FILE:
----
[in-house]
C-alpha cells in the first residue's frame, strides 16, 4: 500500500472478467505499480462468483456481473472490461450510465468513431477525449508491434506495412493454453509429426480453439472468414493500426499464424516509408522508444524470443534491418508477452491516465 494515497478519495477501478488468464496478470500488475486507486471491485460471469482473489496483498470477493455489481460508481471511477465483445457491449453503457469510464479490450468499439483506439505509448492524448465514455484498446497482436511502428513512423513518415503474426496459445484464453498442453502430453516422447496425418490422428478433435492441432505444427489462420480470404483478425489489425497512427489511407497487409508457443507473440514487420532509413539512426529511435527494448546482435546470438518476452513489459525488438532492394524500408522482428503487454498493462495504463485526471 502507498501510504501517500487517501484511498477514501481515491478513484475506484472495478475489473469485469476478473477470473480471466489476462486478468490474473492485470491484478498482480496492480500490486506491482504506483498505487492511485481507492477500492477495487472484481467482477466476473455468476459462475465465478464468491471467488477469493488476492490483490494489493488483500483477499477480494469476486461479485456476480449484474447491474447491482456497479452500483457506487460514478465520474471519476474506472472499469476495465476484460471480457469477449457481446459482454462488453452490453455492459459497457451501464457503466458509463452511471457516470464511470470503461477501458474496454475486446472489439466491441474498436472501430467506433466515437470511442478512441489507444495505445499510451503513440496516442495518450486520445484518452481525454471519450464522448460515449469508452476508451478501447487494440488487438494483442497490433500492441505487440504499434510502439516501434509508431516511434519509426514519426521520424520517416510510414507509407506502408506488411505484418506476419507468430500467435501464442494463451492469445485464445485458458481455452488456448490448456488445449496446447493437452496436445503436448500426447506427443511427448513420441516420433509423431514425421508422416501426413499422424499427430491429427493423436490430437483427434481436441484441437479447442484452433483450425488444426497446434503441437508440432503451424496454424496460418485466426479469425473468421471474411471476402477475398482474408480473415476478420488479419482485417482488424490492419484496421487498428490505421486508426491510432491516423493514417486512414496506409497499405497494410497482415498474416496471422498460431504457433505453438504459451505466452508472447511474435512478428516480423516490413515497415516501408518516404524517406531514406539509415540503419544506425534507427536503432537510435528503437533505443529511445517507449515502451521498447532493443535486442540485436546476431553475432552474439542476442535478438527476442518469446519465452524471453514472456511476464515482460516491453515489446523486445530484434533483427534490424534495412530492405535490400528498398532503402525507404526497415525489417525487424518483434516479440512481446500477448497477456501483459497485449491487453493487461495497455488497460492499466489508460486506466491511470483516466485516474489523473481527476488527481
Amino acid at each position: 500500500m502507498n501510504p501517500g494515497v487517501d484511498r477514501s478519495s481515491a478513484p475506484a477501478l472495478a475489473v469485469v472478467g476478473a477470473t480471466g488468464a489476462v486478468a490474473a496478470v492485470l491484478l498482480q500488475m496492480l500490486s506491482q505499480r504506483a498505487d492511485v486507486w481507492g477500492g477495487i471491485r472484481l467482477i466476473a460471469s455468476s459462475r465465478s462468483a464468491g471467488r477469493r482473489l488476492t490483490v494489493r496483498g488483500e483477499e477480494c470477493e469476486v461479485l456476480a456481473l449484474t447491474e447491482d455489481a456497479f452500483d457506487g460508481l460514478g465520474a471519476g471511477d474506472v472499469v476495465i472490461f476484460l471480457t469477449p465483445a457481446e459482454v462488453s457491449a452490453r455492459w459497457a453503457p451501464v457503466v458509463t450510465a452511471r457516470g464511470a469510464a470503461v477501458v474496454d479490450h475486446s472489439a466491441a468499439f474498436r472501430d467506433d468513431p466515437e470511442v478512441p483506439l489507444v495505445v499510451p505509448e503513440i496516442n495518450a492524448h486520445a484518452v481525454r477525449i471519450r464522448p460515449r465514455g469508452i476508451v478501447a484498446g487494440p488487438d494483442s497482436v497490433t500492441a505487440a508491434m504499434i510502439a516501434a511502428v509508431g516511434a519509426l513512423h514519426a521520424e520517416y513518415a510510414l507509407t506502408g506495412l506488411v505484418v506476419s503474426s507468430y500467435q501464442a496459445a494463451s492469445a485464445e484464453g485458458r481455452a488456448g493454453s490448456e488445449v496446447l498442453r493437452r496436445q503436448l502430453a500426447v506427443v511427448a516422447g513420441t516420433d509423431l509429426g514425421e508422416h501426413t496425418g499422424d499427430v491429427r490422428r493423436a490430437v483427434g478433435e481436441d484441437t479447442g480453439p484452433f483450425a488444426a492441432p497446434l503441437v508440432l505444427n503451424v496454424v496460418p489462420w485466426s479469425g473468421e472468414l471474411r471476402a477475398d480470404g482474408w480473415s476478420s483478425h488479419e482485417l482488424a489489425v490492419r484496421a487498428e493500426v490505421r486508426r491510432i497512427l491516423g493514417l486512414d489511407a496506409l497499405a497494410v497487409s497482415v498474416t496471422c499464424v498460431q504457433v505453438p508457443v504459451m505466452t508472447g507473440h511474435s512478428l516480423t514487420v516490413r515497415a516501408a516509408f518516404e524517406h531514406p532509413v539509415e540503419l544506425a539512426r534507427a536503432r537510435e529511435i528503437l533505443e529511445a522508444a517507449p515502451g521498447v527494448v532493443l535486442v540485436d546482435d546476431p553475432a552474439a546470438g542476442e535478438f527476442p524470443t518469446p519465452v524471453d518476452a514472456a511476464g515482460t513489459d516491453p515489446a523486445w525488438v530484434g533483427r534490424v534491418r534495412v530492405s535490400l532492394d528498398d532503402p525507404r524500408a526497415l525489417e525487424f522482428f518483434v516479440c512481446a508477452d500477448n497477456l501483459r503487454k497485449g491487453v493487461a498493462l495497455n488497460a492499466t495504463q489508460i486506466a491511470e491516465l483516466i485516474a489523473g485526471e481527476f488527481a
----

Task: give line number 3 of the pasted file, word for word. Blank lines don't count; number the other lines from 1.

Amino acid at each position: 500500500m502507498n501510504p501517500g494515497v487517501d484511498r477514501s478519495s481515491a478513484p475506484a477501478l472495478a475489473v469485469v472478467g476478473a477470473t480471466g488468464a489476462v486478468a490474473a496478470v492485470l491484478l498482480q500488475m496492480l500490486s506491482q505499480r504506483a498505487d492511485v486507486w481507492g477500492g477495487i471491485r472484481l467482477i466476473a460471469s455468476s459462475r465465478s462468483a464468491g471467488r477469493r482473489l488476492t490483490v494489493r496483498g488483500e483477499e477480494c470477493e469476486v461479485l456476480a456481473l449484474t447491474e447491482d455489481a456497479f452500483d457506487g460508481l460514478g465520474a471519476g471511477d474506472v472499469v476495465i472490461f476484460l471480457t469477449p465483445a457481446e459482454v462488453s457491449a452490453r455492459w459497457a453503457p451501464v457503466v458509463t450510465a452511471r457516470g464511470a469510464a470503461v477501458v474496454d479490450h475486446s472489439a466491441a468499439f474498436r472501430d467506433d468513431p466515437e470511442v478512441p483506439l489507444v495505445v499510451p505509448e503513440i496516442n495518450a492524448h486520445a484518452v481525454r477525449i471519450r464522448p460515449r465514455g469508452i476508451v478501447a484498446g487494440p488487438d494483442s497482436v497490433t500492441a505487440a508491434m504499434i510502439a516501434a511502428v509508431g516511434a519509426l513512423h514519426a521520424e520517416y513518415a510510414l507509407t506502408g506495412l506488411v505484418v506476419s503474426s507468430y500467435q501464442a496459445a494463451s492469445a485464445e484464453g485458458r481455452a488456448g493454453s490448456e488445449v496446447l498442453r493437452r496436445q503436448l502430453a500426447v506427443v511427448a516422447g513420441t516420433d509423431l509429426g514425421e508422416h501426413t496425418g499422424d499427430v491429427r490422428r493423436a490430437v483427434g478433435e481436441d484441437t479447442g480453439p484452433f483450425a488444426a492441432p497446434l503441437v508440432l505444427n503451424v496454424v496460418p489462420w485466426s479469425g473468421e472468414l471474411r471476402a477475398d480470404g482474408w480473415s476478420s483478425h488479419e482485417l482488424a489489425v490492419r484496421a487498428e493500426v490505421r486508426r491510432i497512427l491516423g493514417l486512414d489511407a496506409l497499405a497494410v497487409s497482415v498474416t496471422c499464424v498460431q504457433v505453438p508457443v504459451m505466452t508472447g507473440h511474435s512478428l516480423t514487420v516490413r515497415a516501408a516509408f518516404e524517406h531514406p532509413v539509415e540503419l544506425a539512426r534507427a536503432r537510435e529511435i528503437l533505443e529511445a522508444a517507449p515502451g521498447v527494448v532493443l535486442v540485436d546482435d546476431p553475432a552474439a546470438g542476442e535478438f527476442p524470443t518469446p519465452v524471453d518476452a514472456a511476464g515482460t513489459d516491453p515489446a523486445w525488438v530484434g533483427r534490424v534491418r534495412v530492405s535490400l532492394d528498398d532503402p525507404r524500408a526497415l525489417e525487424f522482428f518483434v516479440c512481446a508477452d500477448n497477456l501483459r503487454k497485449g491487453v493487461a498493462l495497455n488497460a492499466t495504463q489508460i486506466a491511470e491516465l483516466i485516474a489523473g485526471e481527476f488527481a